Chemistry- JIB Topic 2 Atoms, Ions and Nomenclature


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Chemistry- JIB Topic 2 Atoms, Ions and Nomenclature

  1. 1. <ul><li>Atoms, Ions, & Nomenclature </li></ul>
  2. 2. History of Atomic Theory <ul><li>Democritus 460-370 B.C.: proposes idea of matter being made up of small, indivisible particles (atoms) </li></ul><ul><li>Antoine Lavoisier 1743-1794: Law of Conservation of Mass </li></ul><ul><li>Joseph Proust 1754-1826: Law of Constant Composition (Law of Definite Proportion) </li></ul><ul><li>John Dalton 1766-1844: Law of Multiple Proportion & Dalton’s Atomic Theory </li></ul>
  3. 3. Dalton’s Atomic Theory <ul><li>Each element is made up of tiny, indivisible particles called atoms (indivisible disproved) </li></ul><ul><li>The atoms of a given element are identical (disproved); the atoms of different elements are different in some fundamental way or ways. </li></ul><ul><li>Chemical compounds are formed when atoms combine with each other. A given compound always has the same relative numbers and types of atoms. </li></ul><ul><li>Chemical reactions involve reorganization of the atoms—changes in the way they are bound together. The atoms themselves are not changed in a chemical reaction. </li></ul>
  4. 4. 19 th & 20 th Centuries <ul><li>William Crookes: Cathode Ray Tube; negative particle exist; e - </li></ul><ul><li>J.J. Thomson: Cathode ray deflection; mass/charge ratio; e - </li></ul><ul><li>Robert Millikan: Oil Drop; charge; e - </li></ul><ul><li>Ernest Rutherford: Gold Foil; small, dense nucleus present; + nucleus </li></ul>
  5. 5. <ul><li>James Chadwick: proved the existence of neutrons </li></ul><ul><li>Niels Bohr: proposed the idea that the atom is made up of a nucleus containing p + and n 0 that was being orbited by e - s in orbits (disproved) </li></ul><ul><ul><li>This particle model of the e - and atom was expanded a few years after Bohr’s ideas to include the wave nature of electrons </li></ul></ul>Charge Mass Position Proton +1 1 amu nucleus Neutron 0 1 amu nucleus Electron -1 1/1836 amu Outside nucleus
  6. 6. Periodic Table <ul><li>Isotope Notation </li></ul><ul><li>Atomic #s </li></ul><ul><ul><li>Referred to as “Z” </li></ul></ul><ul><ul><li># of p + </li></ul></ul><ul><ul><li>For neutral atoms, also # of e - </li></ul></ul><ul><ul><li>Mass #s </li></ul></ul><ul><ul><ul><li>Referred to as “A” </li></ul></ul></ul><ul><ul><ul><li># of p + + # of n 0 </li></ul></ul></ul>
  7. 7. <ul><li>Isotopes </li></ul><ul><li>Isotopes: atoms with same # of protons and electrons, but different # of neutrons </li></ul><ul><li>Leads to modification of Dalton’s Atomic Theory </li></ul><ul><ul><li>All atoms of the same element contain the same number of protons and electrons, but may have different numbers of neutrons </li></ul></ul><ul><ul><li>Since it is the electrons in atoms that affect chemical properties of a substance, isotopes of the same element have the same chemical properties </li></ul></ul>
  8. 8. Mass Numbers are not integers <ul><li>Atomic mass of Cl is 35.5 and can be “represented” by the following symbol: 35.5 Cl </li></ul><ul><li>Does not mean 17 p + , 17 e - , and 18.5 n 0 </li></ul><ul><ul><li>Not possible to have a fraction of a neutron </li></ul></ul><ul><ul><li>Non-integer means there is more than 1 isotope of Cl that exists in nature, 35 Cl and 37 Cl </li></ul></ul><ul><ul><li>The Cl isotopes exist naturally in the following abundance: 35 Cl = 75% and 37 Cl = 25% </li></ul></ul><ul><li>Average = Σ (% of each isotope • atomic mass of each isotope </li></ul><ul><li>Atomic Mass 100 </li></ul>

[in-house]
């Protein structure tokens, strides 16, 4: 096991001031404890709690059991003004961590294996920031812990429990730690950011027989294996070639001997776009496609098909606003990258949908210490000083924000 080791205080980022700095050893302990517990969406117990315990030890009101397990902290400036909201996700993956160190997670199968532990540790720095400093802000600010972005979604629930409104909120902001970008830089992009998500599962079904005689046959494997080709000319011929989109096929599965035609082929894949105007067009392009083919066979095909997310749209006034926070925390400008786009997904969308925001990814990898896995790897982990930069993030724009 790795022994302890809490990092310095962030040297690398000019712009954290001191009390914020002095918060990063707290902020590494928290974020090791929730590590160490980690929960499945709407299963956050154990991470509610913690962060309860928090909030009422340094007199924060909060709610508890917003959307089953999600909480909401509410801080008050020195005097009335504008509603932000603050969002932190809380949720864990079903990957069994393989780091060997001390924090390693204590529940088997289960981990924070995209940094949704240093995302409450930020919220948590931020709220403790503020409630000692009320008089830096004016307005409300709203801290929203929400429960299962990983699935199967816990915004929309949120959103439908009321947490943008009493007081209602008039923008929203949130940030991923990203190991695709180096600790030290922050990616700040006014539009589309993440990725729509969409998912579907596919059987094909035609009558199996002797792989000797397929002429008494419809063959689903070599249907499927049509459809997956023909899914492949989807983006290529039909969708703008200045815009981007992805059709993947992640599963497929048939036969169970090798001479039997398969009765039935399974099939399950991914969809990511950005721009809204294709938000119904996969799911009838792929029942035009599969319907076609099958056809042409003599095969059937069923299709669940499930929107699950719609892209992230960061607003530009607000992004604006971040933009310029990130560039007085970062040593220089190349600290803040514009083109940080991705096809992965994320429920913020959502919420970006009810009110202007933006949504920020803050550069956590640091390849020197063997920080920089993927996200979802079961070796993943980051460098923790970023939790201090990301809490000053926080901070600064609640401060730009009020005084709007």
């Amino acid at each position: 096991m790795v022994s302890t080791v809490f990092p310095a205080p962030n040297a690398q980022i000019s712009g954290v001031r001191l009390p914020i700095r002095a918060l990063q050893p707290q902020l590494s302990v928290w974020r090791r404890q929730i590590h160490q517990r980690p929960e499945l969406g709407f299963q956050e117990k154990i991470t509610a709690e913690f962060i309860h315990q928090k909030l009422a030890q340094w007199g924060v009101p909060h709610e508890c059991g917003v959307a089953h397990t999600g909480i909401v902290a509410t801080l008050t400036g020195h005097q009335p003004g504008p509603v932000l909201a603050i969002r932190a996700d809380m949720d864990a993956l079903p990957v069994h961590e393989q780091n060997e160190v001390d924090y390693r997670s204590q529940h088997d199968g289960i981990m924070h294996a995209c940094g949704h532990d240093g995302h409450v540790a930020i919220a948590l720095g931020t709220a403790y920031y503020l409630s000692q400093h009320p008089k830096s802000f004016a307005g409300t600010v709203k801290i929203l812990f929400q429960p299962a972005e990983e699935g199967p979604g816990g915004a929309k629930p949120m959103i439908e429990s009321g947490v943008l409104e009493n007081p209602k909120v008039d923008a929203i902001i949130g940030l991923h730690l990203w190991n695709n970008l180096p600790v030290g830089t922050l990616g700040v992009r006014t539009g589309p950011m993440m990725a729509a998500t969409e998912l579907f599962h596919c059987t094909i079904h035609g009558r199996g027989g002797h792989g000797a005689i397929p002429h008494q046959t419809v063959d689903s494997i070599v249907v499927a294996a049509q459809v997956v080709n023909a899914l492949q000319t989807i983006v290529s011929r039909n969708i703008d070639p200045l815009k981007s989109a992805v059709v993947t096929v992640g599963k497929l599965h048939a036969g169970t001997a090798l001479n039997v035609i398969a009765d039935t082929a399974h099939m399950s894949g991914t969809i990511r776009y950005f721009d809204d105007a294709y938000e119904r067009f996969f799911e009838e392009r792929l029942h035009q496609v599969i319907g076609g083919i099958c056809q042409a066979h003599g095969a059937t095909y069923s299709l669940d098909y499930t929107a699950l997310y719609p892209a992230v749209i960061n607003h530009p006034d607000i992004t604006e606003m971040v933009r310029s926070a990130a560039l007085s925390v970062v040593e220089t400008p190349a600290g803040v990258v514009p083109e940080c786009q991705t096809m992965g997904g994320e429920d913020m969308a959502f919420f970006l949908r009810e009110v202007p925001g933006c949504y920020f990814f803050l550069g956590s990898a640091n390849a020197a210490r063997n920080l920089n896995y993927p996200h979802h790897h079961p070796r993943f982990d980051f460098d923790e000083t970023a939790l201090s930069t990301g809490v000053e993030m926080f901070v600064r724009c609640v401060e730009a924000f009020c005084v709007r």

9. 9. <ul><li>Chlorine Example: </li></ul><ul><li>Average Atomic mass = ((35)(75%)) + ((37)(25)) </li></ul><ul><li>100 </li></ul><ul><li>= 35.5 amu </li></ul>
  10. 10. Radioactivity <ul><li>The spontaneous decay of certain atoms with the evolution of alpha, beta, gamma, and positron particles. The radiation comes from the nucleus (it is a nuclear reaction) </li></ul><ul><li> </li></ul>
  11. 11. Alpha α Beta β Gamma γ Helium nucleus Essentially electons Always products Electromagnetic radiation High energy High Frequency Charge +2 -1 0 Mass 4 1/1840 0 Movement To neg. plate To pos. plate None Penetration Least Stopped by paper Intermediate Stopped by lead or glass Greatest Thick layers of lead or concrete
  12. 12. Types of Radioactive Decay <ul><li>Alpha Emission </li></ul><ul><ul><li>4 2 He or 4 2 α </li></ul></ul><ul><ul><li>Restricted to heavy nuclei </li></ul></ul><ul><ul><li>Both protons and neutrons need to be reduced in order to stabilize the nucleus. </li></ul></ul><ul><ul><li>Example: </li></ul></ul><ul><ul><ul><li>218 84 Po -> 4 2 He + 214 82 Pb </li></ul></ul></ul><ul><ul><ul><li>Both mass number and atomic number change </li></ul></ul></ul>
  13. 13. Radioactive Decay <ul><li>Beta Emission </li></ul><ul><ul><li>0 -1 β </li></ul></ul><ul><ul><li>In order to decrease the number of neutrons, a neutron can be converted into a proton & an electron. </li></ul></ul><ul><ul><li>1 0 n -> 1 1 p + 0 -1 β </li></ul></ul><ul><ul><li>An electron is emitted from the nucleus as a β particle. 14 6 C -> 14 7 N + 0 -1 β </li></ul></ul><ul><ul><ul><li>Mass of the nucleus doesn’t change, only the atomic number. </li></ul></ul></ul><ul><ul><ul><li>β particles are associated with elements above the band of stability. </li></ul></ul></ul><ul><ul><ul><li>They are always found on the product side of the rxn. </li></ul></ul></ul>